FIGURE 1 Schematic representation of water-perfused high-resolution manometry catheter with the spiral configuration of the pressure sensors to measure esophagogastric junction. 

Data obtained through this system was later analyzed with a dedicated software (Alacer HRM - Alacer Biomédica Indústria Eletrônica, São Paulo, Brazil). This allows to measure the EGJ relaxation with all its components (lower esophageal sphincter (LES), crural diaphragm, intrabolus pressure) and body of the esophagus contractility6.

Study protocol

All participants provided basic demographic information and were interviewed by a gastroenterologist. After an ≥4 hour fast and a detailed explanation and reassurance regarding the procedure, subjects underwent a HRM study performed by one of the authors listed. For each HRM study, the manometry catheter was introduced trans nasally and when the catheter tip was inserted near the depth of the esophageal inlet, the participants were asked to swallow sips of water to facilitate the passage of the catheter into the esophagus, and then it was positioned to record from hypopharynx to stomach with the three distal sensors positioned in the gastric lumen.

After successful catheter insertion to a depth of approximately 45-50 cm, as identified by the presence of both upper and lower high-pressure zones (upper esophageal sphincter - UES and LES), the participants then assumed a supine position and were allowed five minutes for accommodation. The catheter was zeroed to intragastric pressure. Then, patients received 10 boluses of 5 mL of water with an interval of 20 s. All swallows were revised by three investigators and inter-reader concordance >90% had been established, after standardizing the reading protocol among the three readers as part of clinical governance standards in routine clinical care.

HRM data was analyzed according to the algorithm recommended by the Chicago Classification10. The basal and relaxation LES pressures were referenced to gastric pressure, whereas the esophageal contraction parameters and UES pressures were referenced to atmospheric pressure.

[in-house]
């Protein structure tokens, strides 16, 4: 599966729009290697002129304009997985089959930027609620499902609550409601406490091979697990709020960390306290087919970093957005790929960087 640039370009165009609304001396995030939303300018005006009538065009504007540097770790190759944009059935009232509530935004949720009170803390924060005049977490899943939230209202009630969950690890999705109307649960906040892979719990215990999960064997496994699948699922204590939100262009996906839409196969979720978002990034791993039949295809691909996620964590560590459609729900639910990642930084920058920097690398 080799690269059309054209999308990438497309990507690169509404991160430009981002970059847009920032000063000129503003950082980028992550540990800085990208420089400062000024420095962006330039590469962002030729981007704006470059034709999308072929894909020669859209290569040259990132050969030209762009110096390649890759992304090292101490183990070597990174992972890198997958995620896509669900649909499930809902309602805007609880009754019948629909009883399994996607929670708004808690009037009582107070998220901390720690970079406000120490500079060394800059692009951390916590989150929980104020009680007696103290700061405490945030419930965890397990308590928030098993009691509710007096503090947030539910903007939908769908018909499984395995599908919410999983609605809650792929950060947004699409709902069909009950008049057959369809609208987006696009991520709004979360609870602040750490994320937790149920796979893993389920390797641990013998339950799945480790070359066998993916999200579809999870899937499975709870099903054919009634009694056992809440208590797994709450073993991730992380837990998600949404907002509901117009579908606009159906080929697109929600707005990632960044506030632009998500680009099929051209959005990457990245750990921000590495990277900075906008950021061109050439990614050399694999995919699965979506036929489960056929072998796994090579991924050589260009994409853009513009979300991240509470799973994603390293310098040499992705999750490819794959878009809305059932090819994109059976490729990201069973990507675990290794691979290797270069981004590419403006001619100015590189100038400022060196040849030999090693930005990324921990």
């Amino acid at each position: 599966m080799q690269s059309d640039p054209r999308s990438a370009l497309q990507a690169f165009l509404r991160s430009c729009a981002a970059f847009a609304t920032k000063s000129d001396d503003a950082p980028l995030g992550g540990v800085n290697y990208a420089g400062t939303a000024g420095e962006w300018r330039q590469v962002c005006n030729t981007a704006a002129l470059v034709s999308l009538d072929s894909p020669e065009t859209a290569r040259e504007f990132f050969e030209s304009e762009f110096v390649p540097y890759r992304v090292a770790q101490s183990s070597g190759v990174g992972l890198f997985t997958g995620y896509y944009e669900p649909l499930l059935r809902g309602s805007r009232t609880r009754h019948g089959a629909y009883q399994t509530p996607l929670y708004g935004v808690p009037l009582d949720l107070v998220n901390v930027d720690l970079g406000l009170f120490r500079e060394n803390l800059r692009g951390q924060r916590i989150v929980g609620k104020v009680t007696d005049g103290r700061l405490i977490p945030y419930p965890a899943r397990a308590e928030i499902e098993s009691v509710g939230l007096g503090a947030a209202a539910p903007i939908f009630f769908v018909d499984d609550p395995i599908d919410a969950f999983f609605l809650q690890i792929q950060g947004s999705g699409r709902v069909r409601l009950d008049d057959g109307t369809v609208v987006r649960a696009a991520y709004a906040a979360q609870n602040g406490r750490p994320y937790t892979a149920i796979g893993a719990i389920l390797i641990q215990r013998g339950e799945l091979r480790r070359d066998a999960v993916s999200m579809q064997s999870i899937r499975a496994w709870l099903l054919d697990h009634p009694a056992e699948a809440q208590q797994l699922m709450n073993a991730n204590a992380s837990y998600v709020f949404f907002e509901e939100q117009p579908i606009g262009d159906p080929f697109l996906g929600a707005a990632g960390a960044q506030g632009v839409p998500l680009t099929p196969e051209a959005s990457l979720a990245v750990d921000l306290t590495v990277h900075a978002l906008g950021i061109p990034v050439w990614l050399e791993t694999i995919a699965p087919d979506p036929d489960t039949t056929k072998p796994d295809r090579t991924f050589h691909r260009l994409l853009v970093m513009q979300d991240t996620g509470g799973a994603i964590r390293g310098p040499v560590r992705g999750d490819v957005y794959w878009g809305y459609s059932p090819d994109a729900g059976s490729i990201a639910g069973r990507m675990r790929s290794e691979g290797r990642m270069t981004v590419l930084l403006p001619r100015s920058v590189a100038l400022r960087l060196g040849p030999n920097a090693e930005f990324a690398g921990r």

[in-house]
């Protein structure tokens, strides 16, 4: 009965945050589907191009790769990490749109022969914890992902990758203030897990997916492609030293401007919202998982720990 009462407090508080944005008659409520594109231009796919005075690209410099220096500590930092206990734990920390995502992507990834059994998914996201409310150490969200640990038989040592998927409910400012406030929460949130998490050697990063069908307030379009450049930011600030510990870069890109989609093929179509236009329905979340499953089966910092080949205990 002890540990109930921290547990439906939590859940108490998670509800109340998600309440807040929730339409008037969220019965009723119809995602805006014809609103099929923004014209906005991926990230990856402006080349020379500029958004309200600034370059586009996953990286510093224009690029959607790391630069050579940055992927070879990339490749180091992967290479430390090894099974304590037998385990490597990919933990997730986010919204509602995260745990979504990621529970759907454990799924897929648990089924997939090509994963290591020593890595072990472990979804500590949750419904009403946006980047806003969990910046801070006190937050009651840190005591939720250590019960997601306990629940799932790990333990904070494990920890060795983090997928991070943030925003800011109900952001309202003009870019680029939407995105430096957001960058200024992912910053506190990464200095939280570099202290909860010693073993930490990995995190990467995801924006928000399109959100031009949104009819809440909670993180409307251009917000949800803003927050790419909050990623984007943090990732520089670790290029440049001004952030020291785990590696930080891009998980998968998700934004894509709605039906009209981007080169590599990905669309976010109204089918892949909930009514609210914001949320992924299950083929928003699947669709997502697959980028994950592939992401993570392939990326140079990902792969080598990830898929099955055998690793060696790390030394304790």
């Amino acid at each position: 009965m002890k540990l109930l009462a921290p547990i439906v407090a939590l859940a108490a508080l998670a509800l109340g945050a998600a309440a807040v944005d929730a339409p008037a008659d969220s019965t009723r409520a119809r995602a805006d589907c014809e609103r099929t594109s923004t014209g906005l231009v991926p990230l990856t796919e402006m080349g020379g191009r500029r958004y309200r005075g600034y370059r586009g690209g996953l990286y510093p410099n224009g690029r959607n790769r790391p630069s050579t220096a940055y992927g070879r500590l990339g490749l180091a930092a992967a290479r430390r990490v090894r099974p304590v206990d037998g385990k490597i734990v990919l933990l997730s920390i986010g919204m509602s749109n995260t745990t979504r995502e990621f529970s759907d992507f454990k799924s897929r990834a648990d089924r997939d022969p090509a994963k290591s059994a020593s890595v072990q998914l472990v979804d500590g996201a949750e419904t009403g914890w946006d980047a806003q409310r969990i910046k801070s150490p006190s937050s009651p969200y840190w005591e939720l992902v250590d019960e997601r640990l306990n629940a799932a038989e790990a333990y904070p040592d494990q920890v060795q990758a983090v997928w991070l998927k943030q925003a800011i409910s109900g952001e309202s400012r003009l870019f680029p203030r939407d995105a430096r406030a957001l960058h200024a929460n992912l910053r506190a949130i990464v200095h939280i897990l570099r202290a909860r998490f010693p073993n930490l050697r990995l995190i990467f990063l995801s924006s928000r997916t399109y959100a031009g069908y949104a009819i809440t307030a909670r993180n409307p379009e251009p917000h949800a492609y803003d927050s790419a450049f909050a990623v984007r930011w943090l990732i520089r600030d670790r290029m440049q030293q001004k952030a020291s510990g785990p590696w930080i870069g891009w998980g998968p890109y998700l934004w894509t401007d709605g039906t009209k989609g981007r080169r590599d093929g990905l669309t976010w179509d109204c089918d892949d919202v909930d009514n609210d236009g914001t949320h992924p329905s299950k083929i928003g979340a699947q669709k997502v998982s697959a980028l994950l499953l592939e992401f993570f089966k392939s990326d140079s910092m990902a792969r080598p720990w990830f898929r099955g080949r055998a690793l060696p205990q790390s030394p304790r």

Manometric parameters of the UES (upper esophageal sphincter resting pressure, upper esophageal sphincter extension), of the esophagus body (distal contractile integral, distal contraction latency, esophageal length) and of the EGJ (LES resting pressure, integrated relaxation pressure 4-second, LES extension, EGJ contractile integral) were determined.

The UES resting pressure was automatically recorded after the placement of specific software markers on the UES outline during a period of no swallowing. The contractile deceleration point was taken as the inflection point along the 30 mmHg isobaric contour where propagation velocity slows, demarcating the phrenic ampulla. The distal latency (DL) was defined as the interval of time between the deglutition UES relaxation and the contractile deceleration point. The distal contractile integral (DCI) was calculated by multiplying the mean pressure (amplitude) by the duration of propagation of the contractile wave front by the length of smooth muscle esophagus from the body transition zone until the distal pressure trough, excluding pressures below 20 mmHg (Figure 2). Esophageal body length was defined as the distance between the lower border of the UES and the upper border of the LES.